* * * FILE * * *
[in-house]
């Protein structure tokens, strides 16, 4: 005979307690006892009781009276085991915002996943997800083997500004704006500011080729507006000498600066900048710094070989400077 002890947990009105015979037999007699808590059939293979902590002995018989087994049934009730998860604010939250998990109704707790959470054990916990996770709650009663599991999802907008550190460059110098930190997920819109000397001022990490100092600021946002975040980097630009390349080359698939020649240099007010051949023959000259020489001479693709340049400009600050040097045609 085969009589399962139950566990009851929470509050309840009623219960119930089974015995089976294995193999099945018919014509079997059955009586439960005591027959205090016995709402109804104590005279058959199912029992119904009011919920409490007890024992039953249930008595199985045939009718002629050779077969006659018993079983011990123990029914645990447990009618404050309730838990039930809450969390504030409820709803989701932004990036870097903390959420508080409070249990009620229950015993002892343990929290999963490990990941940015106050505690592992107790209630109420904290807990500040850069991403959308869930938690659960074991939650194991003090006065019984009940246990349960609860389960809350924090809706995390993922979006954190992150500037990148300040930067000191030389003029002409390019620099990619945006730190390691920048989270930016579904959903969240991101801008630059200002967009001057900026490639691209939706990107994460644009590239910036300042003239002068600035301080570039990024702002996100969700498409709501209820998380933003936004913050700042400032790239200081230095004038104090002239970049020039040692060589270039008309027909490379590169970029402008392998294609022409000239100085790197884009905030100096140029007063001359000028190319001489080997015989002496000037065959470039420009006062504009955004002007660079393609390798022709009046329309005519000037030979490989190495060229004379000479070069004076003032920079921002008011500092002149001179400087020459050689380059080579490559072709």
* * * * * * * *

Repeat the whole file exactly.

[in-house]
């Protein structure tokens, strides 16, 4: 005979307690006892009781009276085991915002996943997800083997500004704006500011080729507006000498600066900048710094070989400077 002890947990009105015979037999007699808590059939293979902590002995018989087994049934009730998860604010939250998990109704707790959470054990916990996770709650009663599991999802907008550190460059110098930190997920819109000397001022990490100092600021946002975040980097630009390349080359698939020649240099007010051949023959000259020489001479693709340049400009600050040097045609 085969009589399962139950566990009851929470509050309840009623219960119930089974015995089976294995193999099945018919014509079997059955009586439960005591027959205090016995709402109804104590005279058959199912029992119904009011919920409490007890024992039953249930008595199985045939009718002629050779077969006659018993079983011990123990029914645990447990009618404050309730838990039930809450969390504030409820709803989701932004990036870097903390959420508080409070249990009620229950015993002892343990929290999963490990990941940015106050505690592992107790209630109420904290807990500040850069991403959308869930938690659960074991939650194991003090006065019984009940246990349960609860389960809350924090809706995390993922979006954190992150500037990148300040930067000191030389003029002409390019620099990619945006730190390691920048989270930016579904959903969240991101801008630059200002967009001057900026490639691209939706990107994460644009590239910036300042003239002068600035301080570039990024702002996100969700498409709501209820998380933003936004913050700042400032790239200081230095004038104090002239970049020039040692060589270039008309027909490379590169970029402008392998294609022409000239100085790197884009905030100096140029007063001359000028190319001489080997015989002496000037065959470039420009006062504009955004002007660079393609390798022709009046329309005519000037030979490989190495060229004379000479070069004076003032920079921002008011500092002149001179400087020459050689380059080579490559072709």